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Hands-On PC BOARD DESIGN For Beginners: Pt.3

Here's how to print Autotrax PC board designs from within Windows. There's also a step-by-step procedure for etching your own boards.

By Peter Smith

ONCE A BOARD layout is complete, a full-size printout of the design allows you to quickly verify that everything will actually fit. You can position the components in their intended positions on a paper mock-up of the assembly and check for interference between adjacent components, as well as verify component footprints.

If the PC board is to be installed in an enclosure, you can use a paper cut-out of the board to check that it will fit as intended. In addition, if the design includes components that must protrude through panel-work (LEDs, switches, etc), then you can often use the printout as a drilling template.

Autotrax includes a separate program called "Traxplot" for printing tasks. Unfortunately, the list of printers it supports is now rather dated, meaning that it probably won’t work with your particular model. As Traxplot is a DOS-based program, it can’t "see" Windows printers – it uses its own printer driver.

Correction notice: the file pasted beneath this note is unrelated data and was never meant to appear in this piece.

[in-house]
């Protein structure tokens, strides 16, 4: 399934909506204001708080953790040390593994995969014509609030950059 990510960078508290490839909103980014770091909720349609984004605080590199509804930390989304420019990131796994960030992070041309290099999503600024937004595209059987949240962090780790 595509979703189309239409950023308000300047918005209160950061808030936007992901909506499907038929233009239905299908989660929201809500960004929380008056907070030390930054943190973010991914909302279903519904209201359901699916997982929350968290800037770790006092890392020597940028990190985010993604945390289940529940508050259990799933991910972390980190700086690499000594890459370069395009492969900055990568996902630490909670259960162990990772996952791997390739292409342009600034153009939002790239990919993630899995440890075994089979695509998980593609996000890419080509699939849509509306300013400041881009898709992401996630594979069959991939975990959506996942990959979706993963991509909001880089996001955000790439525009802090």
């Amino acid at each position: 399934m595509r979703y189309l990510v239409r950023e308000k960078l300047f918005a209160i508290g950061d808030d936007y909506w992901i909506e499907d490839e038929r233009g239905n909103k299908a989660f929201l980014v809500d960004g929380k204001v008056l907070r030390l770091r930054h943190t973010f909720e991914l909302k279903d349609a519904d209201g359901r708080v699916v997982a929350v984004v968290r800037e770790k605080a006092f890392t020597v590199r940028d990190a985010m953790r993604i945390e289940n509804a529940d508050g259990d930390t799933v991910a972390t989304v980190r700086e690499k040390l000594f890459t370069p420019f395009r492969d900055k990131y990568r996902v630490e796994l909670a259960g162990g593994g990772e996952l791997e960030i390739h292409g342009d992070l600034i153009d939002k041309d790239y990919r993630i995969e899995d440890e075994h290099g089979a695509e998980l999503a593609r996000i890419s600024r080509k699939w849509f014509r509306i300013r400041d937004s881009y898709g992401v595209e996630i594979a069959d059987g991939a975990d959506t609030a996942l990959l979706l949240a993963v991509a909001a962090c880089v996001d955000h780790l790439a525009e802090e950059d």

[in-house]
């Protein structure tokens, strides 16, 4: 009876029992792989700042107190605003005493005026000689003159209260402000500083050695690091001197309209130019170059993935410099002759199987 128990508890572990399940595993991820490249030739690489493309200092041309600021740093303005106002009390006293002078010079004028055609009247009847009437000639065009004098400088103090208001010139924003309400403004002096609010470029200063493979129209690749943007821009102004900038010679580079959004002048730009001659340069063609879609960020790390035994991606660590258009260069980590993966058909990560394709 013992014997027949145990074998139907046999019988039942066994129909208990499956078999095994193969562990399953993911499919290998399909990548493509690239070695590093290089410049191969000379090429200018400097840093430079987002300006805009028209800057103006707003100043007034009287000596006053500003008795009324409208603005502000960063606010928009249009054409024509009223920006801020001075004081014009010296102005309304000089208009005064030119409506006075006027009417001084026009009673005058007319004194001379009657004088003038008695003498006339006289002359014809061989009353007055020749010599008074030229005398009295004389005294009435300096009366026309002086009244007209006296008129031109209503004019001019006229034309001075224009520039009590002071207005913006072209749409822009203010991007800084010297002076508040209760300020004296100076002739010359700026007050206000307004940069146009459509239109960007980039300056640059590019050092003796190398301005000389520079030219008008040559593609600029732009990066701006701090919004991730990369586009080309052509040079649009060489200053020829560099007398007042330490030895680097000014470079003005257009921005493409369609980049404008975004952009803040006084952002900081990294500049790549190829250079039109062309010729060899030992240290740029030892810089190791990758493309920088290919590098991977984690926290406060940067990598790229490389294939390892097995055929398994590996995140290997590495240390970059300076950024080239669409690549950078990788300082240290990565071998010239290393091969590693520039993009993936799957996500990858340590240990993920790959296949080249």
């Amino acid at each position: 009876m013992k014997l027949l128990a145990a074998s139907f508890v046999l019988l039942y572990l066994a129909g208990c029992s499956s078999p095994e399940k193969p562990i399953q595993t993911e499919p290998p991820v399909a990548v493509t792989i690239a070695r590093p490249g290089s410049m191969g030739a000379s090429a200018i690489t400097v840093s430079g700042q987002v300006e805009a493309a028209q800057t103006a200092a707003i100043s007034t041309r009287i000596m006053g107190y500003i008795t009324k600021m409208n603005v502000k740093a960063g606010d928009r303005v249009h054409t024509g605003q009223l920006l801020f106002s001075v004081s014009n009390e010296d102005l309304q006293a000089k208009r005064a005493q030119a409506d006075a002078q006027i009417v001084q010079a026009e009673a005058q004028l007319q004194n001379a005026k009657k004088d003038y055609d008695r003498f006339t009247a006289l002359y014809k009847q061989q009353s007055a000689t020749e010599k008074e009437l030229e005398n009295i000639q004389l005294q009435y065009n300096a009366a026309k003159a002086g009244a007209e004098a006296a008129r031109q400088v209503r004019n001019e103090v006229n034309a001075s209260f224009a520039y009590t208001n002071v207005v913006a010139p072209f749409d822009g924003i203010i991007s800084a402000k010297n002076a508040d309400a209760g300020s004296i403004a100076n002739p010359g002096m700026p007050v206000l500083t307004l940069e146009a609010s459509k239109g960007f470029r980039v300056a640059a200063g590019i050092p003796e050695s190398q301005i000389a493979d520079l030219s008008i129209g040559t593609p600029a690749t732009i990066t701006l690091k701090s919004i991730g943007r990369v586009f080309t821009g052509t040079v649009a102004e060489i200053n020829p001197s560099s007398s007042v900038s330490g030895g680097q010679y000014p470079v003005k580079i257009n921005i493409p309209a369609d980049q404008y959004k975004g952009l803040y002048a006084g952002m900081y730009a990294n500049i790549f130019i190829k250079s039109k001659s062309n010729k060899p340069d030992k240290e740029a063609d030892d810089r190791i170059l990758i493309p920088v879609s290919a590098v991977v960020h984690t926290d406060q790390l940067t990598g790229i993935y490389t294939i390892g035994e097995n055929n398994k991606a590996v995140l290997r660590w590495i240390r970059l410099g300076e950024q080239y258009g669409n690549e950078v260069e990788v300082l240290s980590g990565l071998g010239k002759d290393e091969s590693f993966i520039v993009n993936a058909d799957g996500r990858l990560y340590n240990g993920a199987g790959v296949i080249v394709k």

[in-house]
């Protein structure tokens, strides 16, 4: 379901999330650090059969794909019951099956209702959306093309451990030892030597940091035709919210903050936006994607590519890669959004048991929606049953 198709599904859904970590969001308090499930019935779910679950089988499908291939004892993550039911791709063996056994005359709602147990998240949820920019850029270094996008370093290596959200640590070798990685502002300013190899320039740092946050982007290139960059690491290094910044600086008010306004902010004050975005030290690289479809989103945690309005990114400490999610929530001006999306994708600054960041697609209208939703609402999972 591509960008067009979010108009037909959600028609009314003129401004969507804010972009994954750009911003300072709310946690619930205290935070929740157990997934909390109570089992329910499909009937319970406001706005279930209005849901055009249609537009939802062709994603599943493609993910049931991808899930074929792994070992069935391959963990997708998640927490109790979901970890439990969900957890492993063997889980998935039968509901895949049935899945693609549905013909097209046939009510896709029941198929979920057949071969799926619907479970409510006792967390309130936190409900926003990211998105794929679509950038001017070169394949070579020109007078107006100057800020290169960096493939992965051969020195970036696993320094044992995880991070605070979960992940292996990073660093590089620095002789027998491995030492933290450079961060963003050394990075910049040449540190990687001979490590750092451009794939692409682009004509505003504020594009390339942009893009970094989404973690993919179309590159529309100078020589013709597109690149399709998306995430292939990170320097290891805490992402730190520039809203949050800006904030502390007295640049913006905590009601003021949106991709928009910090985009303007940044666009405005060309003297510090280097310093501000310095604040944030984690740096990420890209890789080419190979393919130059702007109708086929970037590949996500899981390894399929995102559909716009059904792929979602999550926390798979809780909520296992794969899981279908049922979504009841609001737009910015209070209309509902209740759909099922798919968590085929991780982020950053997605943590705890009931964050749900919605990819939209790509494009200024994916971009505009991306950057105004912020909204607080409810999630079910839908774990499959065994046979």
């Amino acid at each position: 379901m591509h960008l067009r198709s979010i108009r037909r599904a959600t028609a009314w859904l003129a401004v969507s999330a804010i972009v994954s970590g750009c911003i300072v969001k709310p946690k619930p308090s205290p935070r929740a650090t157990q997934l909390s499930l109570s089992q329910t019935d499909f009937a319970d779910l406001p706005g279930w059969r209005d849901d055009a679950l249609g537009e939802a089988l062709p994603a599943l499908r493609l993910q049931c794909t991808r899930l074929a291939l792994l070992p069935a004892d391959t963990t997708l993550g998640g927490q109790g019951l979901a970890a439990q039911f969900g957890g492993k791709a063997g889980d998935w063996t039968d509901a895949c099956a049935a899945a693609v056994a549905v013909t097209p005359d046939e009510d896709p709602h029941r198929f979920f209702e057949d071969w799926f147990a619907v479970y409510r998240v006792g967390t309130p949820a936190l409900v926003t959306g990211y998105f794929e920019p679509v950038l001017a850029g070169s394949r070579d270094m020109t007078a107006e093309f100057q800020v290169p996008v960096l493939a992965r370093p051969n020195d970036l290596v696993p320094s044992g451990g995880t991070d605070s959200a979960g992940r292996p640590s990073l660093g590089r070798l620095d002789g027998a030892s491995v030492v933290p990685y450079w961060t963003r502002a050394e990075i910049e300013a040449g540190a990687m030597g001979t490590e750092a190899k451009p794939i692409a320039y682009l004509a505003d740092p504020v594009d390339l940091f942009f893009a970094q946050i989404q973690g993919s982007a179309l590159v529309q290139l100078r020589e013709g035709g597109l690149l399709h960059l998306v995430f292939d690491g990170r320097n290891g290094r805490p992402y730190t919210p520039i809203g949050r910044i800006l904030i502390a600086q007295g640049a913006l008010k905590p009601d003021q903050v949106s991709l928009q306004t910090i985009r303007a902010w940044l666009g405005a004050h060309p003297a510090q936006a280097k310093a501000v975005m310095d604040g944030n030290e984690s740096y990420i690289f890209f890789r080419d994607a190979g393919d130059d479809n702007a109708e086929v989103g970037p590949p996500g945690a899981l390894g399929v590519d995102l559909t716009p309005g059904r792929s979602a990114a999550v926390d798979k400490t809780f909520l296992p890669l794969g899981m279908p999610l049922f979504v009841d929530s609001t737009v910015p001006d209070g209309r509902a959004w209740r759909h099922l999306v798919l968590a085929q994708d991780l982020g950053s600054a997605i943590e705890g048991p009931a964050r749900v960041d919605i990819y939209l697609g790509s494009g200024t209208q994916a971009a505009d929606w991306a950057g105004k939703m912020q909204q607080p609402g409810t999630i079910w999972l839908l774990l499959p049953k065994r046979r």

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Fig.1: load your .PCB file via the File menu as the very first step.
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Fig.2: Traxedit's Options menu. Set the "Type of Plot" to the layer that you wish to print. A "Check Plot" prints all selected layers (see Fig.3) superimposed on one another.

The problem is worse in Windows NT, 2000 & XP, where the printer is jealously guarded by the operating system, locking out DOS-based drivers altogether. Luckily, with the addition of some free software and an extra step in the process, you can still print your designs from within Windows. Let’s have a look at what’s involved.

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